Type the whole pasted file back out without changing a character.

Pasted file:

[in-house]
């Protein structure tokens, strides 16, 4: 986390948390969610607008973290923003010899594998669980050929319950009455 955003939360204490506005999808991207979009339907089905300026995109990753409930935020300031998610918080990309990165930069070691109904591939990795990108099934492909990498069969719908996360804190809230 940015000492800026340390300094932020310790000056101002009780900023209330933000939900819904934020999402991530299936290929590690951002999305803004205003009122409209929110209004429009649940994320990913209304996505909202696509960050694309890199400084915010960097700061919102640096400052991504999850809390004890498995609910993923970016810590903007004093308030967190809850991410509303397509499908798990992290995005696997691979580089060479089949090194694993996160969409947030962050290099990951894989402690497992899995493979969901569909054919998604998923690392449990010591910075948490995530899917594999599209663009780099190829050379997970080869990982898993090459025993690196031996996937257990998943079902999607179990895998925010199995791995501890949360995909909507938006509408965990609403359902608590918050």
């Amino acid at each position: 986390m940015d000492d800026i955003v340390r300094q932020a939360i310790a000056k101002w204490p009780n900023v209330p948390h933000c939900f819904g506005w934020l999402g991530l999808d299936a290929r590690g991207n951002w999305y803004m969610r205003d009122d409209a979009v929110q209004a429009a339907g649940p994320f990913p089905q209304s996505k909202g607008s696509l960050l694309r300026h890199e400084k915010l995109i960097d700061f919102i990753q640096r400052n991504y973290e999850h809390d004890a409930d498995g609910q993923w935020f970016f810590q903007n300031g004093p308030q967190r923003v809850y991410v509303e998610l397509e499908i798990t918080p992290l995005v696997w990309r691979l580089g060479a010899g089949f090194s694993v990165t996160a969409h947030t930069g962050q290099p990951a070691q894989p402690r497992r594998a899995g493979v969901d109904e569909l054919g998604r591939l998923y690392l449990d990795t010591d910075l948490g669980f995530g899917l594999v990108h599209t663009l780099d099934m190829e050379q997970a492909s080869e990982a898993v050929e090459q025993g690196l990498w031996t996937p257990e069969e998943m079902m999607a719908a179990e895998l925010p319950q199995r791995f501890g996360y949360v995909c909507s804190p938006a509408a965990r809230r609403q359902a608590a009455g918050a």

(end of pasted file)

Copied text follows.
[in-house]
């Protein structure tokens, strides 16, 4: 986390948390969610607008973290923003010899594998669980050929319950009455 955003939360204490506005999808991207979009339907089905300026995109990753409930935020300031998610918080990309990165930069070691109904591939990795990108099934492909990498069969719908996360804190809230 940015000492800026340390300094932020310790000056101002009780900023209330933000939900819904934020999402991530299936290929590690951002999305803004205003009122409209929110209004429009649940994320990913209304996505909202696509960050694309890199400084915010960097700061919102640096400052991504999850809390004890498995609910993923970016810590903007004093308030967190809850991410509303397509499908798990992290995005696997691979580089060479089949090194694993996160969409947030962050290099990951894989402690497992899995493979969901569909054919998604998923690392449990010591910075948490995530899917594999599209663009780099190829050379997970080869990982898993090459025993690196031996996937257990998943079902999607179990895998925010199995791995501890949360995909909507938006509408965990609403359902608590918050």
């Amino acid at each position: 986390m940015d000492d800026i955003v340390r300094q932020a939360i310790a000056k101002w204490p009780n900023v209330p948390h933000c939900f819904g506005w934020l999402g991530l999808d299936a290929r590690g991207n951002w999305y803004m969610r205003d009122d409209a979009v929110q209004a429009a339907g649940p994320f990913p089905q209304s996505k909202g607008s696509l960050l694309r300026h890199e400084k915010l995109i960097d700061f919102i990753q640096r400052n991504y973290e999850h809390d004890a409930d498995g609910q993923w935020f970016f810590q903007n300031g004093p308030q967190r923003v809850y991410v509303e998610l397509e499908i798990t918080p992290l995005v696997w990309r691979l580089g060479a010899g089949f090194s694993v990165t996160a969409h947030t930069g962050q290099p990951a070691q894989p402690r497992r594998a899995g493979v969901d109904e569909l054919g998604r591939l998923y690392l449990d990795t010591d910075l948490g669980f995530g899917l594999v990108h599209t663009l780099d099934m190829e050379q997970a492909s080869e990982a898993v050929e090459q025993g690196l990498w031996t996937p257990e069969e998943m079902m999607a719908a179990e895998l925010p319950q199995r791995f501890g996360y949360v995909c909507s804190p938006a509408a965990r809230r609403q359902a608590a009455g918050a």